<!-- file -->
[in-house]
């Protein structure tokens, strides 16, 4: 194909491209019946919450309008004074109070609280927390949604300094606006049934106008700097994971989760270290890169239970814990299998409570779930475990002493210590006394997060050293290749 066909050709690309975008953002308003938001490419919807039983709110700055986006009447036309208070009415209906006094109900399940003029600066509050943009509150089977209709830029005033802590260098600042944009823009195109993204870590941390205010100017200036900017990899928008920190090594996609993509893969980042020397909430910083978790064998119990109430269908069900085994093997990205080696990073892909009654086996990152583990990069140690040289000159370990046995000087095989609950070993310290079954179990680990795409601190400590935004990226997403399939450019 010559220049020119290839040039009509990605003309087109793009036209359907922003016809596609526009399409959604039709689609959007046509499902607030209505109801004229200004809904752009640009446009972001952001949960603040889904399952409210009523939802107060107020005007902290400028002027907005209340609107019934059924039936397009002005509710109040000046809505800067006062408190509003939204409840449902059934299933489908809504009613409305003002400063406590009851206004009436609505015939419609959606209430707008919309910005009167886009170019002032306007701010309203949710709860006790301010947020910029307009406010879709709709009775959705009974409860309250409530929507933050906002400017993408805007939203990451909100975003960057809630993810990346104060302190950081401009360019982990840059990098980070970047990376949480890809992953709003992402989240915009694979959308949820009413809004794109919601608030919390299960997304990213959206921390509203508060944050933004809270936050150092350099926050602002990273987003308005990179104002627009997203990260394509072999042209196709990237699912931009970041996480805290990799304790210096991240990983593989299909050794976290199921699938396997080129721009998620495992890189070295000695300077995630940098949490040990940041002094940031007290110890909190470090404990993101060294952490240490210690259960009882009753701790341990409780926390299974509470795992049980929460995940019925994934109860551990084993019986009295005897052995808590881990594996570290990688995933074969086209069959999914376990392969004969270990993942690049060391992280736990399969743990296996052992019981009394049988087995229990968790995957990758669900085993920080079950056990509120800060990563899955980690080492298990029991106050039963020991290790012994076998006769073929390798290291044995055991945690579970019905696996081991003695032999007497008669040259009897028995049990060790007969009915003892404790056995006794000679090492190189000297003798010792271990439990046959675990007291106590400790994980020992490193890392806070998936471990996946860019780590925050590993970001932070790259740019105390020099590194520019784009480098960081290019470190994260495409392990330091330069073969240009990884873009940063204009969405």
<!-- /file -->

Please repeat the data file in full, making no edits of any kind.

[in-house]
């Protein structure tokens, strides 16, 4: 194909491209019946919450309008004074109070609280927390949604300094606006049934106008700097994971989760270290890169239970814990299998409570779930475990002493210590006394997060050293290749 066909050709690309975008953002308003938001490419919807039983709110700055986006009447036309208070009415209906006094109900399940003029600066509050943009509150089977209709830029005033802590260098600042944009823009195109993204870590941390205010100017200036900017990899928008920190090594996609993509893969980042020397909430910083978790064998119990109430269908069900085994093997990205080696990073892909009654086996990152583990990069140690040289000159370990046995000087095989609950070993310290079954179990680990795409601190400590935004990226997403399939450019 010559220049020119290839040039009509990605003309087109793009036209359907922003016809596609526009399409959604039709689609959007046509499902607030209505109801004229200004809904752009640009446009972001952001949960603040889904399952409210009523939802107060107020005007902290400028002027907005209340609107019934059924039936397009002005509710109040000046809505800067006062408190509003939204409840449902059934299933489908809504009613409305003002400063406590009851206004009436609505015939419609959606209430707008919309910005009167886009170019002032306007701010309203949710709860006790301010947020910029307009406010879709709709009775959705009974409860309250409530929507933050906002400017993408805007939203990451909100975003960057809630993810990346104060302190950081401009360019982990840059990098980070970047990376949480890809992953709003992402989240915009694979959308949820009413809004794109919601608030919390299960997304990213959206921390509203508060944050933004809270936050150092350099926050602002990273987003308005990179104002627009997203990260394509072999042209196709990237699912931009970041996480805290990799304790210096991240990983593989299909050794976290199921699938396997080129721009998620495992890189070295000695300077995630940098949490040990940041002094940031007290110890909190470090404990993101060294952490240490210690259960009882009753701790341990409780926390299974509470795992049980929460995940019925994934109860551990084993019986009295005897052995808590881990594996570290990688995933074969086209069959999914376990392969004969270990993942690049060391992280736990399969743990296996052992019981009394049988087995229990968790995957990758669900085993920080079950056990509120800060990563899955980690080492298990029991106050039963020991290790012994076998006769073929390798290291044995055991945690579970019905696996081991003695032999007497008669040259009897028995049990060790007969009915003892404790056995006794000679090492190189000297003798010792271990439990046959675990007291106590400790994980020992490193890392806070998936471990996946860019780590925050590993970001932070790259740019105390020099590194520019784009480098960081290019470190994260495409392990330091330069073969240009990884873009940063204009969405």